Essential rules for summer skin protection from a seasoned pro.

If you have to embark on an 11- mile jungle trek in the dead of summer, it’s handy to have a nurse along. That’s what Margaret Bobonich’s teammates discovered during 2005’s Survivor: Guatemala season, which found the dermatology nurse practitioner tending to dehydration, torn muscles and a poisonous barbed plant injury after her team won the grueling first challenge.

Ousted halfway through her season, Bobonich returns to Guatemala annually with nonprofit Refuge International and practices full-time at Cleveland’s University Hospital, Case Medical Center.

You may not (hopefully) be lost in the wild this summer, but you should still protect your skin with Bobonich’s tips.

• Do wear a hat and SPF 30 outdoors, and reapply every two hours.

• Don’t spend more than four hours in direct sun, even if you’re protected. Break it up with some shade time. “The sun plays a big part in breaking down skin so that you get more wrinkles and dark spots,” Bobonich says.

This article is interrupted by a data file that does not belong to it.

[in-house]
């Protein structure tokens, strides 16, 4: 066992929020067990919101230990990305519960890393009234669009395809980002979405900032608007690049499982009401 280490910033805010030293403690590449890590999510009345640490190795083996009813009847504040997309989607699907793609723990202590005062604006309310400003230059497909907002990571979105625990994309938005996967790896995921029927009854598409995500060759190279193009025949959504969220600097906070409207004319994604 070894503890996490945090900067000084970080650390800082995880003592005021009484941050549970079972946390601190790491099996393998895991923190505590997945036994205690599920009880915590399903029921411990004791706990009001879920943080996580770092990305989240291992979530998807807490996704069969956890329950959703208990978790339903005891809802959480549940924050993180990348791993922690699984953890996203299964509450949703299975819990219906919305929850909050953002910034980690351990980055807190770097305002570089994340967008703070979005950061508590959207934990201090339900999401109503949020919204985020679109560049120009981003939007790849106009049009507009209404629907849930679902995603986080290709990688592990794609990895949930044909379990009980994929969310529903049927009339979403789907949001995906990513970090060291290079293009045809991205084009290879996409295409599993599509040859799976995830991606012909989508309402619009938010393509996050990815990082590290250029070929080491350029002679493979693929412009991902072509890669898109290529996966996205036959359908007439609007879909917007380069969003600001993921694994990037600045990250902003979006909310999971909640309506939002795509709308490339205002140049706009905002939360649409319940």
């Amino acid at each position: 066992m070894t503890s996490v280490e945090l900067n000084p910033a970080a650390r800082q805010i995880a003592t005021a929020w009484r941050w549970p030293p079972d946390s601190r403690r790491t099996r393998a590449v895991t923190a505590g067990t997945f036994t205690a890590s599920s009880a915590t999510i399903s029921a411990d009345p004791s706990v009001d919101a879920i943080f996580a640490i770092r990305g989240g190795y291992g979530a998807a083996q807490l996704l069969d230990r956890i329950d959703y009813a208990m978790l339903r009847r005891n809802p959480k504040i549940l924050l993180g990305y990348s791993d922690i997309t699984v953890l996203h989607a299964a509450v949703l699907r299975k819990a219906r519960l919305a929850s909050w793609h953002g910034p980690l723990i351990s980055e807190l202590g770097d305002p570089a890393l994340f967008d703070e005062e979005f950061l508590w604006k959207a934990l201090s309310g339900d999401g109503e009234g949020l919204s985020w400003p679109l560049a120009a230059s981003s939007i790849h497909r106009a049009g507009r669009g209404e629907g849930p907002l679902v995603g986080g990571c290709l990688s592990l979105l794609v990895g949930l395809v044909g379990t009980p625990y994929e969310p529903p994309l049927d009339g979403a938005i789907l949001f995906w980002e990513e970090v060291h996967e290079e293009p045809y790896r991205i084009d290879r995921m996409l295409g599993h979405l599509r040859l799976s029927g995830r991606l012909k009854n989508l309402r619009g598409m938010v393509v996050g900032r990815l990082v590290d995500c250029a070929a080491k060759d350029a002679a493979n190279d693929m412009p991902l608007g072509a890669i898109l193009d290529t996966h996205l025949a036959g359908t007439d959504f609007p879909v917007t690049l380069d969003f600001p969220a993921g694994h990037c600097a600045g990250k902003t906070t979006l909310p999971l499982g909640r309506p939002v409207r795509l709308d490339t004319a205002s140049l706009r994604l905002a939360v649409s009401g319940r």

• Do wash up immediately after you’re exposed to poison ivy. “The oil stays on our skin and causes irritation as long as it’s there,” Bobonich says.

• Don’t use soap—especially the antibacterial kind—on your face and body. Opt for a gentle cleanser.

• Do take cooler, shorter showers to help keep skin hydrated.

• Do use petroleum jelly for wound and burn care. “Hydrated wounds heal faster and better, and the jelly also prevents scarring,” she says. It’s also a great, non-allergenic moisturizer.

This article originally appeared as on American Profile